Growing populations and increased rural-to-urban migration in developing countries mean that over 50 per cent of the global population now live in urban areas. Locally, cities have a considerable impact on the environment: they create microclimates (such as the urban heat island effect), pollute water and air, destruct natural habitats with a consequent loss of biodiversity and degrade soil. These influences can extend to regional and possibly global scales, for example, through the transport of air pollutants in the atmosphere.
There is therefore a need for accurate maps on a global scale to monitor the extent, location and size of the urban environment to help policy makers and researchers understand the collective impact of urban development and anticipate future growth.
For this map, the researchers defined urban areas as places dominated by the built environment: this includes all man-made constructions, such as roads, buildings and runways, covering more than 50 per cent of the landscape mapping unit. Patches of vegetation, such as parks, stretching over 50 per cent of the mapping unit are excluded. The urban area mapping unit is defined as continuous patches of built-up land covering more than 1 km2.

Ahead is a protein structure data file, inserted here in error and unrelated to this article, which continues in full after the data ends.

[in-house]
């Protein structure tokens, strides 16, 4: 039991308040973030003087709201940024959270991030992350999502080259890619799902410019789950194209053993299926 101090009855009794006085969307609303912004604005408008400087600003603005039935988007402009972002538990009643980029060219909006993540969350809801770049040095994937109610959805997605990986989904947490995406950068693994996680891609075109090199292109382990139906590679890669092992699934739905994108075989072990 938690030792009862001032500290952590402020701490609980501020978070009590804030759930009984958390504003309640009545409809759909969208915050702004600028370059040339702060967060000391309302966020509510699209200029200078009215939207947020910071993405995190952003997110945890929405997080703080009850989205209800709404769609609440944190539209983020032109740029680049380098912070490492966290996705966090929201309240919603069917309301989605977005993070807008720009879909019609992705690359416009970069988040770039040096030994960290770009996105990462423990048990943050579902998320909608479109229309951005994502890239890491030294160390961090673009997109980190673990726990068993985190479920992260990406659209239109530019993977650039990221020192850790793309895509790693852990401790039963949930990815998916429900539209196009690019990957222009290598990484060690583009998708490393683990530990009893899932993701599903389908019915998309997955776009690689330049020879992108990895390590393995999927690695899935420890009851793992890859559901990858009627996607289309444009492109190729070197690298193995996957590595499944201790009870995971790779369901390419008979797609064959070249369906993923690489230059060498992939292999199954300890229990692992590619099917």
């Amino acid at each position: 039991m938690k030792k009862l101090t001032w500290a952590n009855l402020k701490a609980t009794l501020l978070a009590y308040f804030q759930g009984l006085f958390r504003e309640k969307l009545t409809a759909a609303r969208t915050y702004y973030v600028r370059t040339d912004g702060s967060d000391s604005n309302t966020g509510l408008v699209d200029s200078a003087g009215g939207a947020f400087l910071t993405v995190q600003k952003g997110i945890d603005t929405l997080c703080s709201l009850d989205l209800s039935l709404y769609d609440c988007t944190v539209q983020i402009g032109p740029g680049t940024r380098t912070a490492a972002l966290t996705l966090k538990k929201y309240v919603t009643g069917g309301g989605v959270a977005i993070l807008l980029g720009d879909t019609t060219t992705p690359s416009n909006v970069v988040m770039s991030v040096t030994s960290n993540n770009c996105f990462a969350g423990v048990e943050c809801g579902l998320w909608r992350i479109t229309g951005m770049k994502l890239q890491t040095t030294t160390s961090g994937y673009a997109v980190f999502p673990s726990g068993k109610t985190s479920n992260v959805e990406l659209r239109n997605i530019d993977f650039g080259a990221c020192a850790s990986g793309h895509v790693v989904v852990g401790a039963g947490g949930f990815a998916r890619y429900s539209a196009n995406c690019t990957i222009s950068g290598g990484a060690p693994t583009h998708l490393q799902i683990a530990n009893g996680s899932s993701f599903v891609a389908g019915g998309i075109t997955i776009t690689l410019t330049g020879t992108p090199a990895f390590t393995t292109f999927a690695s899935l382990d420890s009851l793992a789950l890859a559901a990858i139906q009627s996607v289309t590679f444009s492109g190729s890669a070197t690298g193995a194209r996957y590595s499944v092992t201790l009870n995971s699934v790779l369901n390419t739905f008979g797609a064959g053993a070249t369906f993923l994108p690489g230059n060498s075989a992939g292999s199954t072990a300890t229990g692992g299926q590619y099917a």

The researchers used data covering one year (2001-2002) from the MODIS satellite to map large areas of urban land cover. This map incorporates improvements to an earlier version of the map, including a four-fold increase in spatial detail. The detail is much greater, such as at the edges of cities and within the make-up of the urban area.
The new map reveals that previous global urban maps may have over-estimated the extent of built-up areas. This map estimates the total urban land footprint as less than 0.5 per cent of the world's total land area. There are variations between continents: urban land areas in Africa cover 0.17 per cent of the continent, 0.67 per cent in North America, 0.47 per cent in South America and per cent Asia 0.53. Urban land extent in Europe is higher than the average at 1.78 per cent, reflecting the extent of the built environment.
The accuracy of the map was assessed by comparing the global map with very detailed local maps of urban areas compiled from high resolution independent data for 140 randomly chosen cities. Compared with the other global mapping systems, this map has the highest overall accuracy of 93 per cent.